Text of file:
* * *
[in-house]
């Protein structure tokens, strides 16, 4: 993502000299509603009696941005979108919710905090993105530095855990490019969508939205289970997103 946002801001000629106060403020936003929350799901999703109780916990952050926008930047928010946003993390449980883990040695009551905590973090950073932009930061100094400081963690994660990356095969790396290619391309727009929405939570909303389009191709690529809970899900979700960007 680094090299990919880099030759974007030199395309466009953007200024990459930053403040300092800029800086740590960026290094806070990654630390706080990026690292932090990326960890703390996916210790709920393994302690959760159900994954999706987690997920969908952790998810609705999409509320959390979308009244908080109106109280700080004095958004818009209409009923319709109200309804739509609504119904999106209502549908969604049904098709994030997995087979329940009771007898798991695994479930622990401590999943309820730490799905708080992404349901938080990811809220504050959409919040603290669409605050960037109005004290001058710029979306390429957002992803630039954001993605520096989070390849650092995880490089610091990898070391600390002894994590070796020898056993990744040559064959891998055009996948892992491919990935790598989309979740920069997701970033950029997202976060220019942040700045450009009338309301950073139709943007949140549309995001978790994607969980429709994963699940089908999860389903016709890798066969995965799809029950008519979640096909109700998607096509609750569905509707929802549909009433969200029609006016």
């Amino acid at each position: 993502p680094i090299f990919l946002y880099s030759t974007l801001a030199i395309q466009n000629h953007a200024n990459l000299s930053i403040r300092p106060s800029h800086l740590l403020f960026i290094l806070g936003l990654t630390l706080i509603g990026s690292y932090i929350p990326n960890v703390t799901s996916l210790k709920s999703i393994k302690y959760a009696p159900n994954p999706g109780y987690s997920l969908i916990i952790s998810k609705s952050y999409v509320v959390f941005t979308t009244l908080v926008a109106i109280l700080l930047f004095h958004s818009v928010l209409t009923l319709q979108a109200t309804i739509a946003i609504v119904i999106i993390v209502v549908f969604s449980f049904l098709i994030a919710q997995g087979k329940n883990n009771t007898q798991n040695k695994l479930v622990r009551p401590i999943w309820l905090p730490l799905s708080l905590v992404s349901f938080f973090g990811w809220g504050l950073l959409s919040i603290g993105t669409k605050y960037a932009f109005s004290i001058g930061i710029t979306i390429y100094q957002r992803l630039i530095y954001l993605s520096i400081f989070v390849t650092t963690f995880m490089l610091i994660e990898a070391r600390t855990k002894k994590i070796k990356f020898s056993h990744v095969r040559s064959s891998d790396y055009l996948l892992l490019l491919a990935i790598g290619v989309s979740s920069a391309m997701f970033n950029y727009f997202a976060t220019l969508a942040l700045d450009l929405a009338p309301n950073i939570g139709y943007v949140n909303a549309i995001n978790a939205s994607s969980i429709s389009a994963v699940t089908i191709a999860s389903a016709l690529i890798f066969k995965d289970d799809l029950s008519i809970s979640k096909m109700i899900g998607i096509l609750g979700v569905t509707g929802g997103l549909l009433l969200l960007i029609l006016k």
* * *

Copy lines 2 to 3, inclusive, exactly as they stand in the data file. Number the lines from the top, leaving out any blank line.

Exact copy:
């Protein structure tokens, strides 16, 4: 993502000299509603009696941005979108919710905090993105530095855990490019969508939205289970997103 946002801001000629106060403020936003929350799901999703109780916990952050926008930047928010946003993390449980883990040695009551905590973090950073932009930061100094400081963690994660990356095969790396290619391309727009929405939570909303389009191709690529809970899900979700960007 680094090299990919880099030759974007030199395309466009953007200024990459930053403040300092800029800086740590960026290094806070990654630390706080990026690292932090990326960890703390996916210790709920393994302690959760159900994954999706987690997920969908952790998810609705999409509320959390979308009244908080109106109280700080004095958004818009209409009923319709109200309804739509609504119904999106209502549908969604049904098709994030997995087979329940009771007898798991695994479930622990401590999943309820730490799905708080992404349901938080990811809220504050959409919040603290669409605050960037109005004290001058710029979306390429957002992803630039954001993605520096989070390849650092995880490089610091990898070391600390002894994590070796020898056993990744040559064959891998055009996948892992491919990935790598989309979740920069997701970033950029997202976060220019942040700045450009009338309301950073139709943007949140549309995001978790994607969980429709994963699940089908999860389903016709890798066969995965799809029950008519979640096909109700998607096509609750569905509707929802549909009433969200029609006016």
């Amino acid at each position: 993502p680094i090299f990919l946002y880099s030759t974007l801001a030199i395309q466009n000629h953007a200024n990459l000299s930053i403040r300092p106060s800029h800086l740590l403020f960026i290094l806070g936003l990654t630390l706080i509603g990026s690292y932090i929350p990326n960890v703390t799901s996916l210790k709920s999703i393994k302690y959760a009696p159900n994954p999706g109780y987690s997920l969908i916990i952790s998810k609705s952050y999409v509320v959390f941005t979308t009244l908080v926008a109106i109280l700080l930047f004095h958004s818009v928010l209409t009923l319709q979108a109200t309804i739509a946003i609504v119904i999106i993390v209502v549908f969604s449980f049904l098709i994030a919710q997995g087979k329940n883990n009771t007898q798991n040695k695994l479930v622990r009551p401590i999943w309820l905090p730490l799905s708080l905590v992404s349901f938080f973090g990811w809220g504050l950073l959409s919040i603290g993105t669409k605050y960037a932009f109005s004290i001058g930061i710029t979306i390429y100094q957002r992803l630039i530095y954001l993605s520096i400081f989070v390849t650092t963690f995880m490089l610091i994660e990898a070391r600390t855990k002894k994590i070796k990356f020898s056993h990744v095969r040559s064959s891998d790396y055009l996948l892992l490019l491919a990935i790598g290619v989309s979740s920069a391309m997701f970033n950029y727009f997202a976060t220019l969508a942040l700045d450009l929405a009338p309301n950073i939570g139709y943007v949140n909303a549309i995001n978790a939205s994607s969980i429709s389009a994963v699940t089908i191709a999860s389903a016709l690529i890798f066969k995965d289970d799809l029950s008519i809970s979640k096909m109700i899900g998607i096509l609750g979700v569905t509707g929802g997103l549909l009433l969200l960007i029609l006016k």